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The Fiber Disease

Human Anatomy, Physiology, and Medicine. Anything human!

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Morgellons information on the internet

Postby FiberSymptoms » Mon May 01, 2006 7:56 pm

--------------------------------------------
Last edited by FiberSymptoms on Sat Dec 02, 2006 10:43 pm, edited 1 time in total.
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Postby London » Tue May 02, 2006 2:35 am

Why Thank you Fiber symptoms.

That was very well written and I certainly appreciate the time you took to write that and share it with us.

Sincerely,

London
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Postby Skytroll » Tue May 02, 2006 5:36 am

Hey London,

What do you mean body parts?
Racists? No, I am not racist. And....I did not take the blue pill or the red pill.

Wait.......U of M has a problem though. Oh yeah!

Best paid University head in the country too.

Skytroll
Last edited by Skytroll on Tue May 02, 2006 2:07 pm, edited 1 time in total.
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Postby London » Tue May 02, 2006 7:54 am

Saliva of Insects> Pore forming........

It's hard to read somewhat, but worth it.

http://www.jbc.org/cgi/content/full/277/8/6207

and this good one here too.....

Solution structure of the pore-forming protein of Entamoeba histolytica.

M, Germany.

Amoebapore A is a 77-residue protein from the protozoan parasite and human pathogen Entamoeba histolytica. Amoebapores lyse both bacteria and eukaryotic cells by pore formation and play a pivotal role in the destruction of host tissues during amoebiasis, one of the most life-threatening parasitic diseases. Amoebapore A belongs to the superfamily of saposin-like proteins that are characterized by a conserved disulfide bond pattern and a fold consisting of five helices. Membrane-permeabilizing effector molecules of mammalian lymphocytes such as porcine NK-lysin and the human granulysin share these structural attributes. Several mechanisms have been proposed to explain how saposin-like proteins form membrane pores. All mechanisms indicate that the surface charge distribution of these proteins is the basis of their membrane binding capacity and pore formation. Here, we have solved the structure of amoebapore A by NMR spectroscopy. We demonstrate that the specific activation step of amoebapore A depends on a pH-dependent dimerization event and is modulated by a surface-exposed histidine residue. Thus, histidine-mediated dimerization is the molecular switch for pore formation and reveals a novel activation mechanism of pore-forming toxins.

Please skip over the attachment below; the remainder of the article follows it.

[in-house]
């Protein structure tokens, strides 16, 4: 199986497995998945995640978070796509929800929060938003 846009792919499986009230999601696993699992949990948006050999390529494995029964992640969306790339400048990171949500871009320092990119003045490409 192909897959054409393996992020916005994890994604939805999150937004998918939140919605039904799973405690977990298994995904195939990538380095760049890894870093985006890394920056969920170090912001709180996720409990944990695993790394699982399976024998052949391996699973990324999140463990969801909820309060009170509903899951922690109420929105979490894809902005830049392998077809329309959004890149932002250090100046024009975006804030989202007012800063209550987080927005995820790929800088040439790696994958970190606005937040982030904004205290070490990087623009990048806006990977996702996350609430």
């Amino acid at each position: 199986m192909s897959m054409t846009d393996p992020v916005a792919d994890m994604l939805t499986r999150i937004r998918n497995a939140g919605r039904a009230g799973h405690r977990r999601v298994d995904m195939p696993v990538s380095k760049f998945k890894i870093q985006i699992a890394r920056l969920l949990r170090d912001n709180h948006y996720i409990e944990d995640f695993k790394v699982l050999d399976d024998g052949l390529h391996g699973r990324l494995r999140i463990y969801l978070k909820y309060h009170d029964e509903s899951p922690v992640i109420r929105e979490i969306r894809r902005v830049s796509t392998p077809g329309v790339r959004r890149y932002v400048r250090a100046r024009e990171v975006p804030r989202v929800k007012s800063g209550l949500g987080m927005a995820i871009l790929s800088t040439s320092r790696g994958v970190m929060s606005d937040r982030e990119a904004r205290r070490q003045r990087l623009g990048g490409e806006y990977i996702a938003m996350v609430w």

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Postby Admin » Tue May 02, 2006 12:31 pm

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Postby Skytroll » Tue May 02, 2006 2:33 pm

To biology people,

Does anyone know what blue lines under the skin indicate?

A lack of oxygen, maybe?

They are not blood vessels, but are prominent on the skin.

I would appreciate some feedback on this.

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Postby tamtam » Tue May 02, 2006 3:30 pm

Why not collect info about the apical complex?

Sincerely,

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Postby Cilla » Tue May 02, 2006 3:35 pm

Hi all,

Someone called CD 36, who is an engineer, posed this suggestion quite some time ago. He said:

'I realized there seems to be quite the connection between this and hair.......one guy said it seems to be growing around his hair or in his hair, people say its worse on the top of their heads (naturally where more hair is), and people report massive hair loss. Maybe its connected with your hair.......if this is completely stupid just let me know but i just wanted to throw this out there.......in an area thats affected and seems to be causing problems with hair is there any way you can remove the hair that wouldnt be to painfull to the affected area?'